Antarctica is the coldest, driest, and windiest continent on the planet, but despite its hostility and isolation, it is home to some of the most incredible wildlife seen anywhere on Earth, making it a paradise for nature photographers like myself.
When I learned that I would be spending two months down in the the region of the Antarctic Peninsula at the end of 2016, I knew it would be a great opportunity to shoot a photography project where I could capture the Antarctic landscape in a unique way.
We’ve heard it countless times: “the best camera is the one you have with you.” I figured there was no better way to put this idea to the test than to shoot with the camera I always have in my pocket, the iPhone 7 Plus, in an environment that would be about as far outside its comfort zone as can be.
I knew from the outset that this project would have two main challenges.
The first would be the cold. Temperatures in the Antarctic, while relatively mild during the summer time, still fall below zero degrees celsius—in my experience camera batteries don’t fare so well in sub-freezing temperatures. The second challenge would be the fact that I’m using an iPhone. Traditionally, wildlife photography has been shot primarily through telephoto lenses, as it’s often difficult to get close enough to the animals for a decent wide-angle shot.
The trick to the first problem was putting the battery under as little stress as possible: this meant that, every morning before heading out into the field, I would start with a full battery and always ensure that Airplane mode was enabled to stop all transmitting functions (not that I particularly needed them anyhow). Beyond this, the most important element was, of course, keeping the phone warm. My rule was if I wasn’t taking a photo, the iPhone would be kept in an internal pocket close to my body protected from the outside air. For the most part, this was enough to keep my phone functional for the duration of the day.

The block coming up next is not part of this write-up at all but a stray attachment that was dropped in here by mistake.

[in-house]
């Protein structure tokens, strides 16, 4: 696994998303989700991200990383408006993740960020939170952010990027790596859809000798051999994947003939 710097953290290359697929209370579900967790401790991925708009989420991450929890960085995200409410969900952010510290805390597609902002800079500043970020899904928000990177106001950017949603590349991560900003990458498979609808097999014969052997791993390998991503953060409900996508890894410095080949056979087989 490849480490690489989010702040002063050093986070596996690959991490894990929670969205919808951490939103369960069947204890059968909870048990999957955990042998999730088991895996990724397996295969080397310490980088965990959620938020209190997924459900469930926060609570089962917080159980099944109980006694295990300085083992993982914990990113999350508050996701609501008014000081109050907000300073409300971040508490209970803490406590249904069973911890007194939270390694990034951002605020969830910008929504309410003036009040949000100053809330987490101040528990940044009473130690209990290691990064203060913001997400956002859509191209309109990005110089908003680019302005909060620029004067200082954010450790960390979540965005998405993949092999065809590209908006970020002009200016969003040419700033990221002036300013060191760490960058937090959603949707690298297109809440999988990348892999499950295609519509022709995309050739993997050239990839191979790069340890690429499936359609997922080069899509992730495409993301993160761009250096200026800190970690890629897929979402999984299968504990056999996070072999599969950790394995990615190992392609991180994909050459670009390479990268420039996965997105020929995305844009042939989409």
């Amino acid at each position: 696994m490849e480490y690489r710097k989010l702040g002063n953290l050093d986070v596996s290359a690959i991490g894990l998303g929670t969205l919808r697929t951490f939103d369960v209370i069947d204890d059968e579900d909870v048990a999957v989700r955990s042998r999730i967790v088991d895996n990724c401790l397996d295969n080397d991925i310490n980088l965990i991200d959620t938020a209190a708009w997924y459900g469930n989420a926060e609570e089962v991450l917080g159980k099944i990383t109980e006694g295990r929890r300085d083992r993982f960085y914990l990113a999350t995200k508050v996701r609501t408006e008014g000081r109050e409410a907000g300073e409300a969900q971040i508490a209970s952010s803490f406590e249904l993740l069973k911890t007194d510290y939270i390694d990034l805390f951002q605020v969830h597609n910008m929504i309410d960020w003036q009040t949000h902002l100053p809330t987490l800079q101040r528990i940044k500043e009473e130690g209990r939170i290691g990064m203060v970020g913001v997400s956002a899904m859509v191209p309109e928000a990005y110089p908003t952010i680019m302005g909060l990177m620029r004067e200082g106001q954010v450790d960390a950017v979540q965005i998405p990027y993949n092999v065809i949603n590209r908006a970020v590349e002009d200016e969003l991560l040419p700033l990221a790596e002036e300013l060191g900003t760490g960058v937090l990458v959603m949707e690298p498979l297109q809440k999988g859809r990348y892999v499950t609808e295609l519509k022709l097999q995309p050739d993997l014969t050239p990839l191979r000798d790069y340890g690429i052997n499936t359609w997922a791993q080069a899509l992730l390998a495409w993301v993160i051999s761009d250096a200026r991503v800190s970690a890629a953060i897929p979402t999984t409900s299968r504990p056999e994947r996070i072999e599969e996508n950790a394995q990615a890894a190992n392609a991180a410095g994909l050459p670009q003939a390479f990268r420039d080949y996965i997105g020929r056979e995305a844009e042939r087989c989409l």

The second problem turned out to be less of a problem than I thought. Sure, the wide angle camera on the iPhone 7 plus has a fixed 29mm equivalent focal length with a depth of field that’s more akin to a pinhole camera than what I typically get with a DSLR. But fortunately, most of the wildlife we see in Antarctica (seals and penguins) didn’t evolve around a natural land predator, which means that they’re more curious around people than they are fearful.
Most of the time this allowed me to get close enough to the wildlife that I was able to get decent photos despite only having a 29mm lens at my disposal. Strict wildlife watching guidelines also dictate a minimum distance at which I was able to approach the animals, although this was usually more than adequate to get the photos I wanted.
Editor’s Note: You can see more of John’s Antarctica photos on his Instagram account @johnbozinov.
I’ve struggled for a long time with the myriad of options available when it comes to camera equipment, so much so that I’ve often found myself focusing more on what gear I’m shooting with than actually going out and taking pictures.
This project allowed me to simplify my workflow and largely forget about my camera equipment; instead, I was able to focus simply on the joy I get from taking photos and sharing my work.
About the author: John Bozinov is a photographer based in New Zealand who specializes in wildlife, landscape and polar expedition photography. You can find more of his work on his website or by following him on Instagram`.